The Oculist's Eye: Connections between Cataract Couching, Anatomy, and Visual Theory in the Renaissance.J Hist Med Allied Sci. 2017 01 01; 72(1):51-66.JH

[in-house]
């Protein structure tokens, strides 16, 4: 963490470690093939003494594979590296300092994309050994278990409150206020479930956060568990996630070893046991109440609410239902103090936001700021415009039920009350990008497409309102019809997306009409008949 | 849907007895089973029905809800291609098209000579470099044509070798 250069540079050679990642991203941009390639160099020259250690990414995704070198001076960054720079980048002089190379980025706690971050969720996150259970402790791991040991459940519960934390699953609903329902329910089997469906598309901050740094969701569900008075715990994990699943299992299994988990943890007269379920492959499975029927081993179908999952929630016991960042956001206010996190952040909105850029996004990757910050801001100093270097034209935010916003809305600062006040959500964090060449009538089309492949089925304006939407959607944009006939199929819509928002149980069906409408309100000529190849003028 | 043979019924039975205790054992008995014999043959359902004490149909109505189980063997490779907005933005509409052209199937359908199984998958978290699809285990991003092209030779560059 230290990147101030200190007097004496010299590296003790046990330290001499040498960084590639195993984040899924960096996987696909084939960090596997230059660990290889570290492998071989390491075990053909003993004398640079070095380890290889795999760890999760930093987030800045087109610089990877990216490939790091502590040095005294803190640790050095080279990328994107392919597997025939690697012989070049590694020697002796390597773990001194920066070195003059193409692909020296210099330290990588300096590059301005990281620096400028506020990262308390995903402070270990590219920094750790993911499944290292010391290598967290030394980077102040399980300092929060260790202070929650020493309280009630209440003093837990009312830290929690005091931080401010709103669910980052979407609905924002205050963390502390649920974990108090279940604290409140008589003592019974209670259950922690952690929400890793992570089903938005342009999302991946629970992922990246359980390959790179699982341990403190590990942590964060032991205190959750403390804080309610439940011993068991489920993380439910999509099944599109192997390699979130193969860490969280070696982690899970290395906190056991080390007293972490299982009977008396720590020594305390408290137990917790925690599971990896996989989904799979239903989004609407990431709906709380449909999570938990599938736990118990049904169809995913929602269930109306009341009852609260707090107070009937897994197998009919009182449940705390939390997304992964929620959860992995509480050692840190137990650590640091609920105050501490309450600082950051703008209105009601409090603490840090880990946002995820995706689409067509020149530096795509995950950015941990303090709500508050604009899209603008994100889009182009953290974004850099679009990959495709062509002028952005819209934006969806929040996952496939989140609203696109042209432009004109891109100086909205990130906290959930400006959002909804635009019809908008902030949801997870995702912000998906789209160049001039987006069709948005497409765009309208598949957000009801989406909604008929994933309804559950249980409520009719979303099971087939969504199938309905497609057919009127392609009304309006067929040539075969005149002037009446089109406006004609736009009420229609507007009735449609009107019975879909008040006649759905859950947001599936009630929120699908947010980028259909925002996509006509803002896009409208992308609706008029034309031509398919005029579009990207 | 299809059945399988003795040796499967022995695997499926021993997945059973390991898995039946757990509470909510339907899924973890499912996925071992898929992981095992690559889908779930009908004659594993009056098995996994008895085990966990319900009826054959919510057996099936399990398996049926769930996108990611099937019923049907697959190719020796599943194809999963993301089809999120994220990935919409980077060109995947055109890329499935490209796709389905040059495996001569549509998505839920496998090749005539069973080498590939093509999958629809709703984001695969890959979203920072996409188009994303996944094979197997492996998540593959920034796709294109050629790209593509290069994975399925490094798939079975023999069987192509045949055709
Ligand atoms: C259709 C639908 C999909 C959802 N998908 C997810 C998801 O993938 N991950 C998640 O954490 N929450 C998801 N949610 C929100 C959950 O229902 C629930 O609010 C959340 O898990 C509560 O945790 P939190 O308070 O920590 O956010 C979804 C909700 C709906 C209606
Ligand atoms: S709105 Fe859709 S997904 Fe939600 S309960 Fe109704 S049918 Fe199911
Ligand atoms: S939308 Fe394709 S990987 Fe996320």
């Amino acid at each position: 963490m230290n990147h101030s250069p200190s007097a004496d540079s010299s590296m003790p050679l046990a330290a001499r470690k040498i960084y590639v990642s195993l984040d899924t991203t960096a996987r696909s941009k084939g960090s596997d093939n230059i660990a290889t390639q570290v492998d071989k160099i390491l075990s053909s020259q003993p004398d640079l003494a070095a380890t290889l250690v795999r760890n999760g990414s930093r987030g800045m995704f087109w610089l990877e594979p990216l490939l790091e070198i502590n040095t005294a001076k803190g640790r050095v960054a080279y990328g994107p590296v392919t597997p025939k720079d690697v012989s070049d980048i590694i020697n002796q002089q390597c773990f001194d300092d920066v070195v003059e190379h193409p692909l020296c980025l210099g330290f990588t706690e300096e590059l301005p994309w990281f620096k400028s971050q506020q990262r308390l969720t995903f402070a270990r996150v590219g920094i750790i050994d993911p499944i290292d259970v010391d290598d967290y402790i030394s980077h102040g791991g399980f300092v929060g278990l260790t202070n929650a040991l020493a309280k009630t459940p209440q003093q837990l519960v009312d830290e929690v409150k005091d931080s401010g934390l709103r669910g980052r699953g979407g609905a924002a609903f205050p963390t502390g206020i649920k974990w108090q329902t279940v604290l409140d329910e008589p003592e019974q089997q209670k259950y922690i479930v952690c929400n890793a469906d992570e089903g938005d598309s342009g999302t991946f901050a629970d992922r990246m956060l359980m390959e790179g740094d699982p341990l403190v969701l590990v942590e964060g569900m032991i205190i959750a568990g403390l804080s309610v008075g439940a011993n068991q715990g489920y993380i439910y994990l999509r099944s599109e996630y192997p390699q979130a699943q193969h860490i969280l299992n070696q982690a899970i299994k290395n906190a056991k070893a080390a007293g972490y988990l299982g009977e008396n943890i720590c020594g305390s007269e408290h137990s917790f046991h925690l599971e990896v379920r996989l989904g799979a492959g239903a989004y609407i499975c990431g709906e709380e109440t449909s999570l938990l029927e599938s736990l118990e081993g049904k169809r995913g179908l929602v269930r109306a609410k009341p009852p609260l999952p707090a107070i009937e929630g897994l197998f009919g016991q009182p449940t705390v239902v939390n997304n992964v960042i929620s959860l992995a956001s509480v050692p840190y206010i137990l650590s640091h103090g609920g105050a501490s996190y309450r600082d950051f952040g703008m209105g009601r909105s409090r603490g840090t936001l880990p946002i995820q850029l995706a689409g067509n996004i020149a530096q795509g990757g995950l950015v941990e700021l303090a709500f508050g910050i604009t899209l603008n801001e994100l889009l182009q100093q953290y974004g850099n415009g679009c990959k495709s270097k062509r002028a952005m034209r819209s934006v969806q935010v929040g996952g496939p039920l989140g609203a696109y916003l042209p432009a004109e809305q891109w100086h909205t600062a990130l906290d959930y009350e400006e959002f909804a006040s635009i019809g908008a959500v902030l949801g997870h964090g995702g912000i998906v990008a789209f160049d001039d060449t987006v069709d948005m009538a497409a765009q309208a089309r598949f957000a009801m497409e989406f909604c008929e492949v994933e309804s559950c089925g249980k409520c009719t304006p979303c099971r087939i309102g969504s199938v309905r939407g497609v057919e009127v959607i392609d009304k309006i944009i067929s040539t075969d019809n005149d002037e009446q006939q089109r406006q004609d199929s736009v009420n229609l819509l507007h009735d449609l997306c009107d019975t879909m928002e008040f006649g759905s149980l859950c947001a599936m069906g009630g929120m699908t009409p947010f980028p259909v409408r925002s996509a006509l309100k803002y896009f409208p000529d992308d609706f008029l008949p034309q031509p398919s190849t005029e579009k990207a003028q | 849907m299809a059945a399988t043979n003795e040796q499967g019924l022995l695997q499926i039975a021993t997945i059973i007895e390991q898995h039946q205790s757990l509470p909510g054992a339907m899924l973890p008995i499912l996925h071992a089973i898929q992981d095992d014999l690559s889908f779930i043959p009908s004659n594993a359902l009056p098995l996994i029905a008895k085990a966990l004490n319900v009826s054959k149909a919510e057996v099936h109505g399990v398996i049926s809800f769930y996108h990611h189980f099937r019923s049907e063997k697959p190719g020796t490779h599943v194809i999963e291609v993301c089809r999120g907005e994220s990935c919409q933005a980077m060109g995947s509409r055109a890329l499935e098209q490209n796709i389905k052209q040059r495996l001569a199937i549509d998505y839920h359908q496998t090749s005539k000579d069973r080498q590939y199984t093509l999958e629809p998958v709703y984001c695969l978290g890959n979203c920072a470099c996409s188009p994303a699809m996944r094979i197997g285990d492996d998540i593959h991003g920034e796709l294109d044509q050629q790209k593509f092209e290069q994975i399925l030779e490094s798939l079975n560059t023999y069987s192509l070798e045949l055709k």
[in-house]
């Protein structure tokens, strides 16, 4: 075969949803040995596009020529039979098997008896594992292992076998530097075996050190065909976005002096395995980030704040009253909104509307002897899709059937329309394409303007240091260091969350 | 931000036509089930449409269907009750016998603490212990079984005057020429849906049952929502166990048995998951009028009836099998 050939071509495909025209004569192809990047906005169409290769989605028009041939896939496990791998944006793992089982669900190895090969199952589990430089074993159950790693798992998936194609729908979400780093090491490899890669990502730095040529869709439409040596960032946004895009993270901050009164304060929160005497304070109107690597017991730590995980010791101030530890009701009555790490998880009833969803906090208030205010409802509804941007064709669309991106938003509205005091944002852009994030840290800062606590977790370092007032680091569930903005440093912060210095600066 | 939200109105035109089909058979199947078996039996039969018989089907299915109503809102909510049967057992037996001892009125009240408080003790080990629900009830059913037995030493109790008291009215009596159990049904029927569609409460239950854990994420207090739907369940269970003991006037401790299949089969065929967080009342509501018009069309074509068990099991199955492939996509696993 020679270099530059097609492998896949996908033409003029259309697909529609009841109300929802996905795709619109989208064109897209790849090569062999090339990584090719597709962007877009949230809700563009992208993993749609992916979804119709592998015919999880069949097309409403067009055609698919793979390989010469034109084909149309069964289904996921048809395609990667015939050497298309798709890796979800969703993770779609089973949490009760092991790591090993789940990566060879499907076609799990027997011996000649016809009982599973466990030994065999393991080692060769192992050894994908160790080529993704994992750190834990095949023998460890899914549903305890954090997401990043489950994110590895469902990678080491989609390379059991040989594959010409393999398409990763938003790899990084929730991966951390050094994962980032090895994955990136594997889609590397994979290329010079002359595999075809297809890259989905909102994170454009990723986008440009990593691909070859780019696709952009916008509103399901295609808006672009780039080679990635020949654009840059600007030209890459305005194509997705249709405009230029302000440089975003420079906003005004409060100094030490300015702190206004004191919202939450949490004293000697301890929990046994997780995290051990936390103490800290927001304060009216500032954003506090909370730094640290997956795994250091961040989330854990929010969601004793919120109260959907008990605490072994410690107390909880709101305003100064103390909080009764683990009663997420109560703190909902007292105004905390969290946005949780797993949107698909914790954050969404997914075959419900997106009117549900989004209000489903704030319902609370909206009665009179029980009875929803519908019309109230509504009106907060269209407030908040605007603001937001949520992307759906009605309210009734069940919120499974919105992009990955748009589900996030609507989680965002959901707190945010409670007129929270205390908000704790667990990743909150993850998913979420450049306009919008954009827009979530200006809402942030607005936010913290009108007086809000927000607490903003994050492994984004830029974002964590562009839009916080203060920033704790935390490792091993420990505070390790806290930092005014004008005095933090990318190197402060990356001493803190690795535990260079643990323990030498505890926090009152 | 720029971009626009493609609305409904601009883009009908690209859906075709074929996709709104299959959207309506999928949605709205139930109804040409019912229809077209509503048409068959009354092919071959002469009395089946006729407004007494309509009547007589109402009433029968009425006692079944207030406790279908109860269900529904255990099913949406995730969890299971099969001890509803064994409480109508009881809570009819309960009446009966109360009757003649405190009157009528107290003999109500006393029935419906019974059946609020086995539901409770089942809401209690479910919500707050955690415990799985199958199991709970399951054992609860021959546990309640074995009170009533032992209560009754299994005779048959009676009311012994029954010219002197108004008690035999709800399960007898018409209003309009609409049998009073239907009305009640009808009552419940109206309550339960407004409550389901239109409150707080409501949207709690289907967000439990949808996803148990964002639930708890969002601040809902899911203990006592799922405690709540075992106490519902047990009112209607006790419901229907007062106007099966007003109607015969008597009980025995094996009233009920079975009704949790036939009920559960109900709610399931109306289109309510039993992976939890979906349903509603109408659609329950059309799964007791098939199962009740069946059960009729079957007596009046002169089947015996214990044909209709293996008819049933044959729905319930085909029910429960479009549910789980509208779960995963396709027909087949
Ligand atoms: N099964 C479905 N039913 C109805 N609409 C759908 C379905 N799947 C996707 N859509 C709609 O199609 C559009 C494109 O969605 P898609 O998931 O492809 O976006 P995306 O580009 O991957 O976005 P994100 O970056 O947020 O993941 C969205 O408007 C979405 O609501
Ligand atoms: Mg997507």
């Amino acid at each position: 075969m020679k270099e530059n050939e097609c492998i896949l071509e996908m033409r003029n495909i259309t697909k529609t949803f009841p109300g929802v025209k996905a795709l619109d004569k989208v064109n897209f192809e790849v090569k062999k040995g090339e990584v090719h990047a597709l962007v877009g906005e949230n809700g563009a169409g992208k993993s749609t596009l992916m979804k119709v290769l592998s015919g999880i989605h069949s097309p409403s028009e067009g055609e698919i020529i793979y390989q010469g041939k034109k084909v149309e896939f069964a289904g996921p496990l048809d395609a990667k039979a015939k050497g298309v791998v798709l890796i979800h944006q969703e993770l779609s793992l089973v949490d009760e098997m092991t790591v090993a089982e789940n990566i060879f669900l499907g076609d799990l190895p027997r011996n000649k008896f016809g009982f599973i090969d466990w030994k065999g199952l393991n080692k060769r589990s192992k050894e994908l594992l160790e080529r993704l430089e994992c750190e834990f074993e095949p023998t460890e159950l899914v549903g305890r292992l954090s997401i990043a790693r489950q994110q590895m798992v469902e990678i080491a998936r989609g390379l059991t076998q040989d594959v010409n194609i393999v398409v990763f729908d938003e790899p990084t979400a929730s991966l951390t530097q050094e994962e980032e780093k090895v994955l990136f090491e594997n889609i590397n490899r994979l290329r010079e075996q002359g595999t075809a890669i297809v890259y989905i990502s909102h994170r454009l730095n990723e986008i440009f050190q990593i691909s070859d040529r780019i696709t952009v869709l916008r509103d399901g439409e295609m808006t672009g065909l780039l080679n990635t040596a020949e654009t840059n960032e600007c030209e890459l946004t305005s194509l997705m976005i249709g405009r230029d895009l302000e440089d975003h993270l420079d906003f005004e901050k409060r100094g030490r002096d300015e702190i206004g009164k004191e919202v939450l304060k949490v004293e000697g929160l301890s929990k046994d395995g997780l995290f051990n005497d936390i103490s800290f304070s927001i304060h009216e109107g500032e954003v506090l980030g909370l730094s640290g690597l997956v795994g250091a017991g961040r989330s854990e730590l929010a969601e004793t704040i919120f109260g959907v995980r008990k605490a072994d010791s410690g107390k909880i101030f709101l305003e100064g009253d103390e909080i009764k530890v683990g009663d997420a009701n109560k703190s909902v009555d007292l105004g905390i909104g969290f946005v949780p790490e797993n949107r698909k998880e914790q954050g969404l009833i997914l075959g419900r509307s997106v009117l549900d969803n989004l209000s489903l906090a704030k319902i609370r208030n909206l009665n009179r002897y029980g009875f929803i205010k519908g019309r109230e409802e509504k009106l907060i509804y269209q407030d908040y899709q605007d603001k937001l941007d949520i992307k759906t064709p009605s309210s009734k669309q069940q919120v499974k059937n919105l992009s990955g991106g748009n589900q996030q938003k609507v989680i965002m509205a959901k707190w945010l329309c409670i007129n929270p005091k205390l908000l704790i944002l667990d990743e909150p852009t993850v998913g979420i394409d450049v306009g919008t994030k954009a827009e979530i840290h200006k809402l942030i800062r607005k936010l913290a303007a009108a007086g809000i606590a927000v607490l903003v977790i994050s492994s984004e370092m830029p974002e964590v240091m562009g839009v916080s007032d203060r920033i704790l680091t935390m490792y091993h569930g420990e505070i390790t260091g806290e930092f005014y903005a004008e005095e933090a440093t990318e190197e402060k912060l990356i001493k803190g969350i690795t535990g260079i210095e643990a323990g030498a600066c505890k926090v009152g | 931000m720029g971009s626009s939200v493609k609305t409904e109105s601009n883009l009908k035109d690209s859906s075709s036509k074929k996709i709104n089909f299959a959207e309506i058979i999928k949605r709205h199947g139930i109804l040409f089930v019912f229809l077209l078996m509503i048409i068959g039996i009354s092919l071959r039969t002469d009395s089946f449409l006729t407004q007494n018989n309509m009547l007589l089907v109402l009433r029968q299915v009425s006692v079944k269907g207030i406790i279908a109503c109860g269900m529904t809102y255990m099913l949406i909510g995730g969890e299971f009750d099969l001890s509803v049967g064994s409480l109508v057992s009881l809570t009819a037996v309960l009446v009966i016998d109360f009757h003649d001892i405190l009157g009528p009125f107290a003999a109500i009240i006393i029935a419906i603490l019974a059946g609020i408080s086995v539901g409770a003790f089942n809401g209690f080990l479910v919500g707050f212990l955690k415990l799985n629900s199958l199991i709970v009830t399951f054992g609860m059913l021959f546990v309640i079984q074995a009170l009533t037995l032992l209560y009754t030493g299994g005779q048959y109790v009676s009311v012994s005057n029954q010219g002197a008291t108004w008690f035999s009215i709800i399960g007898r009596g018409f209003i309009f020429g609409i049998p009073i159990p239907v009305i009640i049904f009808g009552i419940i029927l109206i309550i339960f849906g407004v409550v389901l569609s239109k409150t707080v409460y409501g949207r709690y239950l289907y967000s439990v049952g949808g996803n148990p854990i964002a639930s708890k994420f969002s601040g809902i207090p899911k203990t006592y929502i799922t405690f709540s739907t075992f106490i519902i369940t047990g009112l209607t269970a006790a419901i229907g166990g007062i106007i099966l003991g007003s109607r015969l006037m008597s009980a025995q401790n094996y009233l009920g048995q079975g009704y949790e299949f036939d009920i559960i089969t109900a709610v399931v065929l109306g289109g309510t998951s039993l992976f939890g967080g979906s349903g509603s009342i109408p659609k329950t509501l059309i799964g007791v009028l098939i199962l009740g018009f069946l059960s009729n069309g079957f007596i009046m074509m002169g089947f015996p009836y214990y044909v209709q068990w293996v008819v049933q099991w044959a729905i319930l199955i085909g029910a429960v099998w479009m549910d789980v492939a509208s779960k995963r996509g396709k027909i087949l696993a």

We now know that cataract couching involves depressing an occluded crystalline lens to the bottom of the vitreous chamber, but from the time of Galen until the seventeenth-century cataracts were thought to be separate concretions arising between the crystalline lens and the pupil. From Antiquity through the Renaissance, the combination of visual theory in which the crystalline humor is the author of vision, and surgical experience—that couching cataracts restored some degree of sight—resulted in anatomists depicting a large space between the crystalline lens and the pupil. In the Renaissance, oculists—surgical specialists with little higher education or connections to learned surgery or medicine—overwhelmingly performed eye surgeries. This article examines how the experience and knowledge of oculists, of barber-surgeons, and of learned surgeons influenced one another on questions of anatomy, visual theory, and surgical experience. By analyzing the writings of the oculist George Bartisch (c. 1535–1607), the barber-surgeon Ambroise Paré (1510–1590), and the learned surgeon Hieronymus Fabricius ab Aquapendente (1533–1619), we see that the oculists’ understanding of the eye—an eye constructed out of the probing, tactile experience of eye surgery—slowly lost currency among the learned toward the beginning of the seventeenth century.